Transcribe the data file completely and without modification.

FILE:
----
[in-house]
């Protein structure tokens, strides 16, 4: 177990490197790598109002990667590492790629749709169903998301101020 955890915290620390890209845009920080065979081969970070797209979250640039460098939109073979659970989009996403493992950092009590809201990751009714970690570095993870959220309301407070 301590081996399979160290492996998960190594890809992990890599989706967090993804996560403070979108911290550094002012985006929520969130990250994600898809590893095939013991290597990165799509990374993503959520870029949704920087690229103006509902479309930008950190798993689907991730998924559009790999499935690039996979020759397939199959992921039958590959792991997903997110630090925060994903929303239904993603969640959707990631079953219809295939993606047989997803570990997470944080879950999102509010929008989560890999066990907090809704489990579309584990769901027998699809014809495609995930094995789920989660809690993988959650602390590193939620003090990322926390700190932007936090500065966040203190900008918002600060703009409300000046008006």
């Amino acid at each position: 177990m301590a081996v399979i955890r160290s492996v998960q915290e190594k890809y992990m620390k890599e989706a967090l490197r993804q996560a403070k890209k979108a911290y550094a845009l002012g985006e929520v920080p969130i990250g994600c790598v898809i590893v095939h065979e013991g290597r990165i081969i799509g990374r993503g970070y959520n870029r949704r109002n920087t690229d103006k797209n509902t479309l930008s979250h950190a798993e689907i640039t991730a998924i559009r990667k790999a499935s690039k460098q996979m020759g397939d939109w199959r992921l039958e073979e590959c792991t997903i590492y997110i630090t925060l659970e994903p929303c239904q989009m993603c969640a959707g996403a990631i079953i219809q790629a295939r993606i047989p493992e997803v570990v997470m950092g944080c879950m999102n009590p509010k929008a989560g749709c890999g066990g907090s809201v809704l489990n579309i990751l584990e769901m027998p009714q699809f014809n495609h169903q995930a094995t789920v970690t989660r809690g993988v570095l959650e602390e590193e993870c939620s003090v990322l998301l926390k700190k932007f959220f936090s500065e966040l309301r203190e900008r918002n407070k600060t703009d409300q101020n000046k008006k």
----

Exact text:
[in-house]
């Protein structure tokens, strides 16, 4: 177990490197790598109002990667590492790629749709169903998301101020 955890915290620390890209845009920080065979081969970070797209979250640039460098939109073979659970989009996403493992950092009590809201990751009714970690570095993870959220309301407070 301590081996399979160290492996998960190594890809992990890599989706967090993804996560403070979108911290550094002012985006929520969130990250994600898809590893095939013991290597990165799509990374993503959520870029949704920087690229103006509902479309930008950190798993689907991730998924559009790999499935690039996979020759397939199959992921039958590959792991997903997110630090925060994903929303239904993603969640959707990631079953219809295939993606047989997803570990997470944080879950999102509010929008989560890999066990907090809704489990579309584990769901027998699809014809495609995930094995789920989660809690993988959650602390590193939620003090990322926390700190932007936090500065966040203190900008918002600060703009409300000046008006």
């Amino acid at each position: 177990m301590a081996v399979i955890r160290s492996v998960q915290e190594k890809y992990m620390k890599e989706a967090l490197r993804q996560a403070k890209k979108a911290y550094a845009l002012g985006e929520v920080p969130i990250g994600c790598v898809i590893v095939h065979e013991g290597r990165i081969i799509g990374r993503g970070y959520n870029r949704r109002n920087t690229d103006k797209n509902t479309l930008s979250h950190a798993e689907i640039t991730a998924i559009r990667k790999a499935s690039k460098q996979m020759g397939d939109w199959r992921l039958e073979e590959c792991t997903i590492y997110i630090t925060l659970e994903p929303c239904q989009m993603c969640a959707g996403a990631i079953i219809q790629a295939r993606i047989p493992e997803v570990v997470m950092g944080c879950m999102n009590p509010k929008a989560g749709c890999g066990g907090s809201v809704l489990n579309i990751l584990e769901m027998p009714q699809f014809n495609h169903q995930a094995t789920v970690t989660r809690g993988v570095l959650e602390e590193e993870c939620s003090v990322l998301l926390k700190k932007f959220f936090s500065e966040l309301r203190e900008r918002n407070k600060t703009d409300q101020n000046k008006k």